The mamas and I are fed up with what the world has to offer in the realm of daycare (for us working mamas) and preschool (for us at-home mamas). We have been talking cooperative this, cooperative that. We're thinking about starting a commune. But until we give up on all our beautiful houses, we'll have to stick with the distance co-ops.
I've been wanting to blog this for a while, and Leslie Carlson got me going. She reports her trouble with day care for her three kids. She sums it up:
I know Iím one of the lucky ones, with enough money to ensure my kids get ďqualityĒ child care (whatever that means). I canít imagine what parents who are unemployed, underemployed or single have to do. But I wonder why this isnít an issue anymore. Not much has changed, yet itís dropped off the political radar. Yes, issues like Iraq, the economy, jobs, and the environment are important. But so is the grinding, ceaseless, futile everyday search for the right child care. Are people with families too tired to agitate for change? I know I am.
We all have horror stories about the in-home care where the infant was strapped in a car seat in front of the TV (during a tour, no less). And about the well-recommended corporate day care where we walked in and just felt like shooting ourselves. And we've found situations that aren't so bad. We can't afford them, but they're good, for now. And if they are good, they never last.
So we have a plan. It's just a little bitty plan right now. But I think it could be a model for a big, whopping, mama-of-them-all kind of plan that could work for all kinds of families. It starts out with a group of mamas and kids. Not just any group, but one with lots of kids, where every little one has at least one friend within 6 months of his age. And one where the mamas have a good enough relationship to make decisions without making waves. This could take some setting aside of egos. Some building of trust. But we did it. You can too.
It continues with some room, in a home, church or private building. There needs to be a big play area, with windows and room to store lots of toys. There needs to be a kitchen. And access to a refuge for the mamas - an office, a coffee shop, a meeting room where they can get away. It needs to have a comfy chair or two, art supplies and wide low tables.
It must have structure. The hours should be agreed to, six hours a week, 40 hours per week, whatever is required. The time should be scheduled, as it's hard for kids to live without structure. Snack time, lunch time, nap time, painting time. There should be a special feature - Spanish lessons or martial arts or sculpture or ballet.
Moms need to be involved. The ideal group is part working moms, part stay-at-home moms, and it would be the best of all possible worlds if all working moms could take regular time off work to be a part of the group. The moms should work out a schedule, keeping a three- or four-to-one ratio. All moms should get regular time off.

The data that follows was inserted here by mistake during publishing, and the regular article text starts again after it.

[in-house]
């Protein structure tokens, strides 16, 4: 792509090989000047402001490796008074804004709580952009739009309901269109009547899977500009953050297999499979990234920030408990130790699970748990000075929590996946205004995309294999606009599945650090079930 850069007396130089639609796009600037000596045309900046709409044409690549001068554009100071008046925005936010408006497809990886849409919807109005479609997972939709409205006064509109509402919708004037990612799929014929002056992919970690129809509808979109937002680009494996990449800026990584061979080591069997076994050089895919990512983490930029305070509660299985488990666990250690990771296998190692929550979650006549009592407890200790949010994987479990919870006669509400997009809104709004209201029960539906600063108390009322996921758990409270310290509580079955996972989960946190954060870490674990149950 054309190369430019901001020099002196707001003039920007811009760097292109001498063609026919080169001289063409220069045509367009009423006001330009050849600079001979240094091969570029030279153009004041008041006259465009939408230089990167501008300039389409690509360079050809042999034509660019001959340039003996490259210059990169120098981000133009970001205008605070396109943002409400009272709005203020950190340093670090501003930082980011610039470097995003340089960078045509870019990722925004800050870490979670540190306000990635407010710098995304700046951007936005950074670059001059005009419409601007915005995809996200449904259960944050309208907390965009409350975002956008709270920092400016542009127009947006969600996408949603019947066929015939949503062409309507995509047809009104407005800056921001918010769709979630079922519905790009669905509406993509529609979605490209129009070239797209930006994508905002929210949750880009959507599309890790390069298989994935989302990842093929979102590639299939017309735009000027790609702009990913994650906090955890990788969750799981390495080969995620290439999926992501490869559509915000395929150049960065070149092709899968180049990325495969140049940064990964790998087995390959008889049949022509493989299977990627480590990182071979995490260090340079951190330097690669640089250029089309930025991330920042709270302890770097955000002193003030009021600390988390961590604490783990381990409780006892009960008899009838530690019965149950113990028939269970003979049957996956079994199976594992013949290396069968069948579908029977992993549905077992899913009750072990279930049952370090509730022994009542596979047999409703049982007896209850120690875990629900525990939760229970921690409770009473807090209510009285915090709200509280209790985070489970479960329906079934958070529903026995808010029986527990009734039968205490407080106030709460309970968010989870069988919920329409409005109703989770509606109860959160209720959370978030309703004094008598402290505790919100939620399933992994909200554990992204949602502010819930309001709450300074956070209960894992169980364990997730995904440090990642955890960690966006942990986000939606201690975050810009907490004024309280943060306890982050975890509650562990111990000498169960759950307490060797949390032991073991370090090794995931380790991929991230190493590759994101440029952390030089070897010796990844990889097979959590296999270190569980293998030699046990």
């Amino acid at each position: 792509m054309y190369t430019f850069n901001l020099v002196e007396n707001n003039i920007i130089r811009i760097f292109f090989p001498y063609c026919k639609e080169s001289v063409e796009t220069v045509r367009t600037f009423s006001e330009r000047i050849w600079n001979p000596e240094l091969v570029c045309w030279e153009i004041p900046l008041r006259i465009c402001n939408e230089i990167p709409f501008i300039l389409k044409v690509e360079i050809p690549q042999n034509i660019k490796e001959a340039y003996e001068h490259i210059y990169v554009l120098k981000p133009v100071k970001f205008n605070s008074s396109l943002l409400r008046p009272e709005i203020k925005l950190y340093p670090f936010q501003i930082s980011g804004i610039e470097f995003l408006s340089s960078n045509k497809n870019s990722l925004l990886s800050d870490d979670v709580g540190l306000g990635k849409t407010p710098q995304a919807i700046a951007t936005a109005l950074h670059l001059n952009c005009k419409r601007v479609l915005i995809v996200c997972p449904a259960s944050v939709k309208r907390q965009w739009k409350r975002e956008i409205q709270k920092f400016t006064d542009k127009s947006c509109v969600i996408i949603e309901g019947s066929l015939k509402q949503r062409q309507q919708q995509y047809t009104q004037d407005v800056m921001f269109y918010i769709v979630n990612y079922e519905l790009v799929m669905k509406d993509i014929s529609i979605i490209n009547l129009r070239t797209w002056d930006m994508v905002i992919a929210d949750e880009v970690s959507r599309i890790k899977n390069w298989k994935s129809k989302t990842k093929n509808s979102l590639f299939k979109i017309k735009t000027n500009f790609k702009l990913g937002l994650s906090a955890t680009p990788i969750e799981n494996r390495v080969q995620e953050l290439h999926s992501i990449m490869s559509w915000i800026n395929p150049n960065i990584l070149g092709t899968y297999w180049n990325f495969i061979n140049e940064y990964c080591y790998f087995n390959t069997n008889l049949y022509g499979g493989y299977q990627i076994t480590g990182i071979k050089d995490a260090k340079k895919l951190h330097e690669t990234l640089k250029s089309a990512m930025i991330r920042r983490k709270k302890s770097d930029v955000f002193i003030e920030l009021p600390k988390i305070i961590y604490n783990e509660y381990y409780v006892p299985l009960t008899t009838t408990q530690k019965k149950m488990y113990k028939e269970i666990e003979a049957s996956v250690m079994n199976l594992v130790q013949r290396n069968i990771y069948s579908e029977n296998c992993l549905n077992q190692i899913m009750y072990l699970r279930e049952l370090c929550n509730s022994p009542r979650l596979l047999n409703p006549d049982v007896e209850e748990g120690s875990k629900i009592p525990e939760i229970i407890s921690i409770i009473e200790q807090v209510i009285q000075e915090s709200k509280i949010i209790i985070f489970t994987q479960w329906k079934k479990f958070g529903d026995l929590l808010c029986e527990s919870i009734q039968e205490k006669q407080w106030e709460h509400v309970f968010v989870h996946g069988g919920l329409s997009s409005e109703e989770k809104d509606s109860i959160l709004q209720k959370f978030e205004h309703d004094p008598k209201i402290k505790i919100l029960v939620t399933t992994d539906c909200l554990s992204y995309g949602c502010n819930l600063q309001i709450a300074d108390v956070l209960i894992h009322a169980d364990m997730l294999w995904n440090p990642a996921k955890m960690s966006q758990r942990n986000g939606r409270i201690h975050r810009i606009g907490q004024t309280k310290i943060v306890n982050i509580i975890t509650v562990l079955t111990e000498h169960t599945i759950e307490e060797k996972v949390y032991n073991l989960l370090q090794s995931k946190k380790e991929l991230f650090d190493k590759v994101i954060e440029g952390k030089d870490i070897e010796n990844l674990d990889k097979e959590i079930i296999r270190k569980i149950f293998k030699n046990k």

Help should be hired. Moms should pool their money to hire a babysitter or two for all hours that the co-op is in session. Not so the moms can check out completely, gossiping and getting manicures while the nannies do their work, but so that moms don't have to be on edge every second, jumpy and not able to finish the most basic sentence.
Moms should have a chance to give to the community. Our idea is to have the on-duty moms cook lunch and dinner for all the families, while the off-duty moms have time to take a nap. Volunteer at the senior center. Work on their books. Knit. Create, rejuvenate, and involve.
What do you think? When I write my business plan for the cooperative, will you make a copy? Could you use this in your community? Could you use this as the impetus to create your own community?
I don't think we should go back to an agrarian society, but things need to change. We need to be more organic, more supportive, more of a community. Politicians won't make these changes, we need to make them, we mamas and daddies and just people. It's not just for child care, of course, but when we have kids many of us are brought face to face with the need for this community of support.
What politicians can do, however, is to change some of those rules that make it difficult for us. Give loopholes in the daycare rules to those managed and staffed by parents of the children. Give us space in government buildings. Give us some distance and let us do what we need to do to bring back love in the lives of our children, and love among one another.
It's going to be exclusive as hell, of course. I want to exclude competitive parents and shallow parents and those who would impose their morality on everyone else. I want to exclude parents who are shocked if you don't breastfeed until 3 years, or shocked if you do. I want to exclude mamas who use bigoted words for classes of people. I want to exclude mamas who already have three or four nannies. I want to exclude people who don't listen, who don't say they're sorry, and who are always right.
But everyone else is in. You know who you are. I want you in my club, in my community. Let's change things.